Often in this space, we’ve written about how Washington has made community banks its personal punching bag. Sarbanes-Oxley, Dodd-Frank, the FDIC and other financial regulators – as well as Congress and the White House — have not been friendly to community banks, all while bailing out Wall Street big boys.
But at last, news hit quietly several weeks ago about a proposed measure that could actually help community banks. And – hold on to your hats, kids – it’s a bipartisan bill.
Senators Cory Booker, (D-N.J.) and Jerry Moran, (R-Kan.) introduced the “Refund to Rainy Day Savings Act”, a measure aimed at encouraging American taxpayers to save.
The proposal, introduced shortly ahead of Tax Day, allows taxpayers to defer up to 20 percent of any IRS refund.
Under the proposal, the 20 percent would be held by the Treasury Department for up to six months, earning interest during that period. Taxpayers would be able to draw the money out after the first 30 days.
The measure is the result of the two senators – often on opposite sides of the ideological divide – coming together after seeing how their constituents – from Kansas farmers to Jersey factory hands, struggle to save, living paycheck to paycheck
“Millions of Americans are getting by with little or no money set aside to cover unexpected costs,” Booker said in a statement. “Families living paycheck to paycheck endure the persistent threat of sudden financial disaster.”
Moran added, “Setting aside enough money each payday can be difficult when dollars are already stretched and existing expenses must be paid. This bipartisan legislation would allow Americans to utilize a rare moment of financial flexibility that accompanies a tax refund to plan for the future.”
If they elect to participate, taxpayers must receive their refund through direct deposit.
How could this help community banks? We can think of at least three ways:
- The proposal, if it becomes law, opens the door for community banks and credit unions to educate their customers and members, not only about the new provision in the law, but about savings. Two in three Americans don’t have a savings account. This “rainy day” provision makes saving painless. Don’t forget, this is also a chance to meet with customers for financial planning and goal setting. This “rainy-day fund” could help with large purchases, mortgages, cars, college funds, etc.
And don’t forget those emergencies, which strike like lightning from the blue.
- This is a marvelous marketing opportunity. Armed with the knowledge that customers may have taken advantage of the new law, the bank can market its savings and other interest-earning vehicles, pitching the idea of a “rollover from the Treasury “rainy day” account into one of your bank’s products. This is a rare moment, when the public and private sector can team up to help consumers.
- And while at first blush it may seem naïve, it stands to reason that customers who move off the treadmill of paycheck to paycheck and who are actually saving will feel better about themselves and their financial futures.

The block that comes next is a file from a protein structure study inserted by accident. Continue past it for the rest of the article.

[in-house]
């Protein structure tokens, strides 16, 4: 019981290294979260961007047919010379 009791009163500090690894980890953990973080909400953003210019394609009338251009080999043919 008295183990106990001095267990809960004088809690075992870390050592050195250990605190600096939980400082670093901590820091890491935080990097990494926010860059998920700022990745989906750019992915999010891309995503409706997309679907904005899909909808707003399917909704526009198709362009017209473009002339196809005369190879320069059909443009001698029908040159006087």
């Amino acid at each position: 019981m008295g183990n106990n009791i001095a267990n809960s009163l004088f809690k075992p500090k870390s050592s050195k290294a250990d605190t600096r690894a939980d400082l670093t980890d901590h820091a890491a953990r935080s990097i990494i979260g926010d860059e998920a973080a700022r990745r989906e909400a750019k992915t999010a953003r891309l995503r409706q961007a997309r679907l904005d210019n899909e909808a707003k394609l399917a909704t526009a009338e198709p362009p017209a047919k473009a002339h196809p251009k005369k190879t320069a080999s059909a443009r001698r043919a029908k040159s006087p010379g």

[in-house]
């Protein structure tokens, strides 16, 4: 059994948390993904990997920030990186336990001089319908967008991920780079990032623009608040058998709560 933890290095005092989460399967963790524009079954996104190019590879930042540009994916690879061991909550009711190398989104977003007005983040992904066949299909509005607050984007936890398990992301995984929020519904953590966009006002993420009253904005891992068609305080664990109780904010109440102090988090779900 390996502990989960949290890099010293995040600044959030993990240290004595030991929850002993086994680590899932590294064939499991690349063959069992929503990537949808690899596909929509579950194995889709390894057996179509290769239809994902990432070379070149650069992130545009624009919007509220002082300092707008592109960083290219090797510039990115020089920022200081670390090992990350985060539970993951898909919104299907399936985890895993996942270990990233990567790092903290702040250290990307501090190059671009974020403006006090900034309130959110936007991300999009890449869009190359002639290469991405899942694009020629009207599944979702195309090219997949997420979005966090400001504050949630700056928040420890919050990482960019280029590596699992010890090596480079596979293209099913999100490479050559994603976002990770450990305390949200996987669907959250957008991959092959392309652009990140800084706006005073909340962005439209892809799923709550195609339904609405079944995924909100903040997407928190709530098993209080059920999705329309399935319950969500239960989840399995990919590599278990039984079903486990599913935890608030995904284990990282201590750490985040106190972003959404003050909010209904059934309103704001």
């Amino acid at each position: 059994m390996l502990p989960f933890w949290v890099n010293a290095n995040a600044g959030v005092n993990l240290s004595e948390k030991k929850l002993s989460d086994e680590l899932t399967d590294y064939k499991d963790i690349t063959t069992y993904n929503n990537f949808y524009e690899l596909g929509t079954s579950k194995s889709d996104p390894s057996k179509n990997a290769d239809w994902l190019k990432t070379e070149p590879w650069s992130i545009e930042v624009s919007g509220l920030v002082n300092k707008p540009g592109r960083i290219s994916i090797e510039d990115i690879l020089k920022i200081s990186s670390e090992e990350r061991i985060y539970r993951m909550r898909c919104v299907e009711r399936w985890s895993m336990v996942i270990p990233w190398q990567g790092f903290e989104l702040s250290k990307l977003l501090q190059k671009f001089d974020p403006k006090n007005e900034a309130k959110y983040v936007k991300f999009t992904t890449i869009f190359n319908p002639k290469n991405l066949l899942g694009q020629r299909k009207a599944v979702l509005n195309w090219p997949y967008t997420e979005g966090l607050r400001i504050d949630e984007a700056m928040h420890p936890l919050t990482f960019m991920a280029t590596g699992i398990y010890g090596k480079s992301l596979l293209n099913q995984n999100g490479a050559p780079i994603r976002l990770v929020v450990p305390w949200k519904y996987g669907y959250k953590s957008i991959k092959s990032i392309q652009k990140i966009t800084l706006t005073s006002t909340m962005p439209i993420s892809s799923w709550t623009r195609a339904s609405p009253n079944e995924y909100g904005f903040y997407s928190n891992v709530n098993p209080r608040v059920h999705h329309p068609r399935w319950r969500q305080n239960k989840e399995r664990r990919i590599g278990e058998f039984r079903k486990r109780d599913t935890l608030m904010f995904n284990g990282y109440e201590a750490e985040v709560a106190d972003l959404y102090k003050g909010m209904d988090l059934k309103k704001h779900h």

There’s something to learn from Booker and Moran’s idea for a financial umbrella. With an increasing number of Americans filing their tax returns electronically – and receiving their refunds the same way – what’s to stop community banks from setting up a similar voluntary “Rainy-Day” account with a percentage of the IRS refund going into an account offered by the bank.
This offers three quick benefits:
- Banks can offer more options – money market accounts, 401 (k) or just a simple passbook savings account. Or, the money could roll into a 529 college savings plan. The point is, the deposited percentage could be tailored to each individual customer, giving them more control.
- A downside of Booker-Moran – at least in terms of perception – is that some may view the plan as another opportunity for the government to intervene in the lives of its citizens, despite the “Rainy-Day” idea’s good intentions. Allowing your customers to set aside a percentage of the directly deposited refund into an account removes that concern and is a win-win for community banks and customers.
- Another perception point: Establishing an idea similar to Booker-Moran communicates that community banks truly care about the financial well-being of its customers. It’s another instrument in a financial toolbox that offers community banks and credit unions a chance to sell their greatest strength – personal banking done well.
Booker and Moran deserve credit on two fronts: First, bipartisanship is as rare as a raw filet in our nation’s capital. And to see a proposal that could potentially boost Main Street banks and their customers is an encouraging glimmer of hope.
We hope Booker and Moran will bring community banks and credit unions to the table as this legislation moves through the process. Think of it: For once, something good from Washington.
But an unintended consequence of the proposed legislation is that it offers an idea that community banks and credit unions can tweak to help their customers. That sounds like a win-win.
Read the entire story at HERE.
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